A chain is a group of identical businesses that use the same logo, products, marketing, etc. (just like a franchise) where each individual location is owned by the parent. This means that a location can have a store manager who runs day-to-day operations, but that person does not own the business. With a franchise, as we know, each location is owned by the individual.

Restaurants are the most common form of this, but not the only option. Costco and Walmart are chains: multiple locations, each owned by Costco or Walmart’s central business structure.

A licensed store has slightly more subtle differences. It is very similar to a franchise in that the brand owner (licensor) gives permission to the individual (licensee – are you sensing a theme here?) for the brand to be used and products to be sold, but the structure and fees associated differ widely. Typically, the licensor has little to no operational control of the licensee, and the licensee receives significantly less training from the brand. Additionally, there is typically no one-time fee upfront, like with a franchise. Instead, an ongoing licensing fee is typically assessed.

An excellent example of licensed stores are Starbuckses that appear inside of other stores, like a Target or Safeway, often in the form of a big kiosk rather than a self-contained space. These mini-Starbuckses still carry all of the same coffees, snacks and merchandise, but they are not held to the same standards as traditional Starbucks locations. Nor are the Target Starbucks baristas employees of Starbucks: they’re employed by Target.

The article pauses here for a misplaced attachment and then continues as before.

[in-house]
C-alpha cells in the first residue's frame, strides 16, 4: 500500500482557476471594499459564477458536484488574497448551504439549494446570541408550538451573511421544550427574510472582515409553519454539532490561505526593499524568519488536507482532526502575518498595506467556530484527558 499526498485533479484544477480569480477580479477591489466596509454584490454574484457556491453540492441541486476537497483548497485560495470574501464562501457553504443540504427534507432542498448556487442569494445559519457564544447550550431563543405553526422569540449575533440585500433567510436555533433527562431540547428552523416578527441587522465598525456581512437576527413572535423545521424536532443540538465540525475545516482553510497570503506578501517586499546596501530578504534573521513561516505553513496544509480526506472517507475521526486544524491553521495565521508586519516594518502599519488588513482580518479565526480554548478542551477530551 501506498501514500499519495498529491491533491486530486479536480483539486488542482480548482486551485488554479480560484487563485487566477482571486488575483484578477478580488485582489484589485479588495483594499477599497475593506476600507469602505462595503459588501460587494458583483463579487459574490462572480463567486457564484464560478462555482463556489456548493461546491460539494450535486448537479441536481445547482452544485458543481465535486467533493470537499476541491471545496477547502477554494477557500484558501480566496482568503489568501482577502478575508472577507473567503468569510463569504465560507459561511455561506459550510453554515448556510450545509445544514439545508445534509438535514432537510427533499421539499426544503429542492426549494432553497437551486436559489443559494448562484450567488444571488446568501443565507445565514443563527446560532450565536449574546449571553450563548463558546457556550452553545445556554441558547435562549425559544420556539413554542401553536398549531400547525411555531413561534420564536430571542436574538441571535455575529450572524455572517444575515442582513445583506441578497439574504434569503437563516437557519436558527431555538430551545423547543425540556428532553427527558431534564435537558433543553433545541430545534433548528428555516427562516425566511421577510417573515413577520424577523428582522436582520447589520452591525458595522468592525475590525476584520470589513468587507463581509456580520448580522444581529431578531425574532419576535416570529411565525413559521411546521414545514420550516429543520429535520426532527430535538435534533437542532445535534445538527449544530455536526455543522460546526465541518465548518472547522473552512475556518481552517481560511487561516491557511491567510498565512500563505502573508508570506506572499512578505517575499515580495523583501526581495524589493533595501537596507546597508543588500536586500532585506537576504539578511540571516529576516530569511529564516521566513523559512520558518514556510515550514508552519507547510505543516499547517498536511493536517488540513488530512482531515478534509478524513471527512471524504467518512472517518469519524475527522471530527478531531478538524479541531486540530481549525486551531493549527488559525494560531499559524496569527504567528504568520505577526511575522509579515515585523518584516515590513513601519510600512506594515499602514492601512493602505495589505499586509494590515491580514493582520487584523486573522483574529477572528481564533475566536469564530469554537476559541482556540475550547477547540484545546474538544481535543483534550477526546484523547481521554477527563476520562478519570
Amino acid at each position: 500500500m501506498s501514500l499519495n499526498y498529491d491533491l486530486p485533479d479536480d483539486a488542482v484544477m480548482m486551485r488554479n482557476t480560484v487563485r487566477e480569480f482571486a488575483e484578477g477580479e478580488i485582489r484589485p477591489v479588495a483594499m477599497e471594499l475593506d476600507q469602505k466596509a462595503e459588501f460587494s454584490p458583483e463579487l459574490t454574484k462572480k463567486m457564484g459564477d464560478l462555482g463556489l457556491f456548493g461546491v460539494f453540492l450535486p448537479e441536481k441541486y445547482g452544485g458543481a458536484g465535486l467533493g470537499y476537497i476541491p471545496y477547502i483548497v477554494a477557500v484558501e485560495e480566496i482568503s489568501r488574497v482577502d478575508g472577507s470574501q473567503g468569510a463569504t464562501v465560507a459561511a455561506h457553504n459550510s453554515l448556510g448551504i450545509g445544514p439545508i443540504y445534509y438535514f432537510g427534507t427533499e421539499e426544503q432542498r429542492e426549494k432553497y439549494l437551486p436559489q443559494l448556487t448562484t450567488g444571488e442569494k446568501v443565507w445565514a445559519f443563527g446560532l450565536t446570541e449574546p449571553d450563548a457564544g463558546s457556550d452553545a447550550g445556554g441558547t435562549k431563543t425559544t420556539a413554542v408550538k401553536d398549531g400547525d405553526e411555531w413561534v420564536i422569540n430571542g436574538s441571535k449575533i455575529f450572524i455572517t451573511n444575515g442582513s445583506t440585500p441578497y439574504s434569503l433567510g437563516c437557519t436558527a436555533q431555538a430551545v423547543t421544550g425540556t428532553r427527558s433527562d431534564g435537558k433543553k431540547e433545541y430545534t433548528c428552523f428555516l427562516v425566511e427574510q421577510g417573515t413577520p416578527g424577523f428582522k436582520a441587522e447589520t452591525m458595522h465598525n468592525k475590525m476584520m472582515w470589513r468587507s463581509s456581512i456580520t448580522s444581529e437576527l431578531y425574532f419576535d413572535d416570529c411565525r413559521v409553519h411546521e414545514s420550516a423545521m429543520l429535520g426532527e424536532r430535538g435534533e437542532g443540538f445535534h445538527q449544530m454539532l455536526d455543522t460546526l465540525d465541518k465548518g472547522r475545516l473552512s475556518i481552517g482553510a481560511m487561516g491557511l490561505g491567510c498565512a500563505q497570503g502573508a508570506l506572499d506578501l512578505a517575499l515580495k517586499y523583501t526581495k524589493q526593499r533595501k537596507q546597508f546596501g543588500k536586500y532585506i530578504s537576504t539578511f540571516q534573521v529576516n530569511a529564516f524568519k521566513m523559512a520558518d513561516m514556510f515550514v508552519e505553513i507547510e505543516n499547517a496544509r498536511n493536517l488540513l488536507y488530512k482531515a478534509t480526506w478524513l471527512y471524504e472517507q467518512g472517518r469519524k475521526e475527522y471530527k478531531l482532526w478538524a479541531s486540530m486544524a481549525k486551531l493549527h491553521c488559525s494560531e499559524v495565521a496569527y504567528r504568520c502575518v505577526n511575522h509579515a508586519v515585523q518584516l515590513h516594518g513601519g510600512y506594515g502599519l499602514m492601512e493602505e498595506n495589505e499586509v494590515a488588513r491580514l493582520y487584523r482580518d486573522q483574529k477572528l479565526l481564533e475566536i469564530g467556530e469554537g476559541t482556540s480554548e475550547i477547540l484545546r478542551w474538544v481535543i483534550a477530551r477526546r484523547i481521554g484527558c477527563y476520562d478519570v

The Pros and Cons of Franchise Ownership

Naturally, all business opportunities have their upsides and downsides. This list will help you make an informed decision on whether or not franchising is the right options for you.

Of course, it’s important for you to do your due diligence on any franchise you’re looking into. For you, some of these cons may be benefits, and vice versa.

The Pros and Cons of Franchise Ownership

  • Proven business model  Alex has already gone through months or years of trial and error to refine her business model. Often, being a franchisee removes much of the risk inherent with a startup, because the franchisor has already made mistakes – and you get to reap the knowledge learned from those mistakes, without having to make them yourselves. (Of course, any type of business carries risk, franchises included. Franchises are not a magical, success-insured investment.)
  • Market-tested products or services  Much like with the proven business model, the franchisor has already taken their product or service to market and made their mistakes. The product or service has already received feedback from the market – it’s already passed through the first few rounds of trial by fire. And again, you get to reap the rewards of those lessons, without having to experience it yourself.